Complete Guide to Using PaintShop Pro Tubes in Photoshop

I have often experienced the frustration of finding an amazing graphic with very few restrictions on use, only to find that it is a PaintShopPro “tube” – not Photoshop compatible. I’ll be the first to admit that I’m a Photoshop snob, and while my computer came pre-installed with PaintShop, I’ve never opened the program… and unless some future happening absolutely forces me to, I don’t plan on doing so.

With that in mind, I had written off PaintShop tubes as a complete waste of my time. After all, Photoshop can’t open them, so why bother with looking at the often too-cool tubes in the first place?

Imagine my delight when I stumbled across a nifty little tool that lets you convert PaintShop tubes to Photoshop files. No more frustration about compatibility – it can all be done right from Photoshop!

This guide will lead you through the installation and use of Telegraphics’ “Paint Shop Pro Format” plug-in for Photoshop. What will you need? Just a couple of things: the plug-in, Photoshop, and some PaintShop tubes – and I’ll even show you some of the best spots to grab those, so read on.

Please note that a fully illustrated version of this tutorial is included with this article. In order to keep the image file size down, though, you’ll still want to reference this article because it includes much more detail and links than the image version.

One – Gather Tools: Obviously, you’ll need Adobe Photoshop installed to perform this tutorial – any full version of Photoshop should work. Beyond that, you’ll need two more things – the plug-in, and PaintShop tubes.

The plug-in, Telegraphics’ “Paint Shop Pro Format”, is available as donation ware. What this means is that you are free to download the plug-in at no cost, but if you enjoy and use the plug-in, you should really consider sending Telegraphics a donation (their suggested donation is a mere $5) so that they can continue developing great programs. Grab your copy of the plug-in here: http://www.telegraphics.com.au/sw/#pspformat

The second thing you’ll need are some tubes. Now, I will admit, PaintShop Pro tubes are a nifty little thing. They are like a combination of a Photoshop brush and a Photoshop .psd file. It really doesn’t matter what they are, though, because until recently they couldn’t be accessed by Photoshop at all. What’s important to know is that tubes present you a complete graphic that can be edited easily.

Where to grab PaintShop tubes? There are likely as many websites dedicated to providing free PaintShop tubes as there are sites dedicated to providing free Photoshop tutorials – the trick is finding one that allows you to use the tubes without so many restrictions you feel like you’re caught in a trap. Try running a search on Google for “free psp tubes”, or hit one of the following websites. These are just quality websites offering free tubes, and I’ve listed them in no particular order, so make sure you read their terms of use before you download anything.

PSP Tubes Garden – http://home.hccnet.nl/h.a.a.m.beumer/tubes.html – A variety of very nicely done tubes, available for free download.

Raggedy Ann & Andy – http://always-unique.net/index367.html – Raggedy Ann & Andy PSP tubes ready for download.

Adorable Koshini & Friends – http://www.koshini.com/ – Absolutely stunning 3d tubes for download. Be forewarned, though – most of this website is in French.

Anita Lee – http://www.psptubes.anita-lee.net/freepsptubes2.html – Another set of 3d tubes, but this site is fully in English.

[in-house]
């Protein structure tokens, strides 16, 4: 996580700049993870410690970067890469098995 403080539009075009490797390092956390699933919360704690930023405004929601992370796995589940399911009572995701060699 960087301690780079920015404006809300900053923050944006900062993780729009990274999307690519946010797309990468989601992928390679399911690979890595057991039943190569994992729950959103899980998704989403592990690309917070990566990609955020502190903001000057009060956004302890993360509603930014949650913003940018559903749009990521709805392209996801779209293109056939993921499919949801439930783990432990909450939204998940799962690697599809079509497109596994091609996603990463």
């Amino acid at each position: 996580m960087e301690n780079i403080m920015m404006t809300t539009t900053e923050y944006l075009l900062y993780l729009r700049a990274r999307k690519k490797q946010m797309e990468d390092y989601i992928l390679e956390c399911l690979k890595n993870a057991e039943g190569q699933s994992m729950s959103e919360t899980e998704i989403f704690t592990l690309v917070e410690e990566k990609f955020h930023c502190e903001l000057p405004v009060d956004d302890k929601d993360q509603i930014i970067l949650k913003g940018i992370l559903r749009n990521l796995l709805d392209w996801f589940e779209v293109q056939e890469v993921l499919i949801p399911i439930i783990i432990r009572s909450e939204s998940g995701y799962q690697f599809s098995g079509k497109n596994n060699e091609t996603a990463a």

Two – Install Tools: The PSP Format plug-in, and most tubes for that matter, that you download will come in a “Zip” format. To access what’s inside, you have to first “unzip” the files. If you are on Windows XP, you can just double-click the zipped file
and it will open what’s inside. Even better, though, is to grab a free copy of WinRAR that will open a huge variety of compressed (zipped) files and makes life easy. With WinRAR, right-click the zipped file and choose “Extract Here”.

When the file has been “unzipped”, you will see 3 new icons: an html file named “gpl”, a Photoshop plug-in file named “PSPFormat”, and a text readme. It is important that you view the readme, since this file tells you what ways it is legal to use the plug-in. The html file will tell you more about the Gnu Public License, which the plug-in is released under.

Once you’ve finished reading, you’re ready to install the Photoshop plug-in. This is really easy – just follow these steps:

1. Click “Start”, and choose “My Computer”.
2. Double-click your hard drive (usually “C”) and open the folder named “Program Files”.
3. Inside the Program Files folder, open the “Adobe” folder, and then open the “Photoshop” folder.
4. Last folder to open – double click the “Plug-Ins” folder.
5. Now, just drag and drop or cut and paste the PSPFormat Plug-In into this folder. Installed!

Three – Use the Tools: As long as you had Photoshop closed when you installed the plug-in, you’re set to go. If you had Photoshop open, though, make life easy – close Photoshop and reopen it so that everything’s loaded for you.

From here on, everything’s way too simple! Make sure that you have un-zipped the PSP Tube that you downloaded (if you needed to). Then, in Photoshop, click “File” and choose “Open”. Browse to where you saved the PSP tube and double-click it. Photoshop will open the tube with a transparent background. You can now save it as a Photoshop file or use it in one of your designs right away!

Isn’t technology grand?

Please Note: The only drawback about this plug-in is that it can’t deal with PaintShop layers. If your tube originally came with layers (some tube makers include them, others don’t), you’ll be asked which layer you want to save. To save everything, just right-click in your Layers Palette and choose “Merge Visible” before saving.

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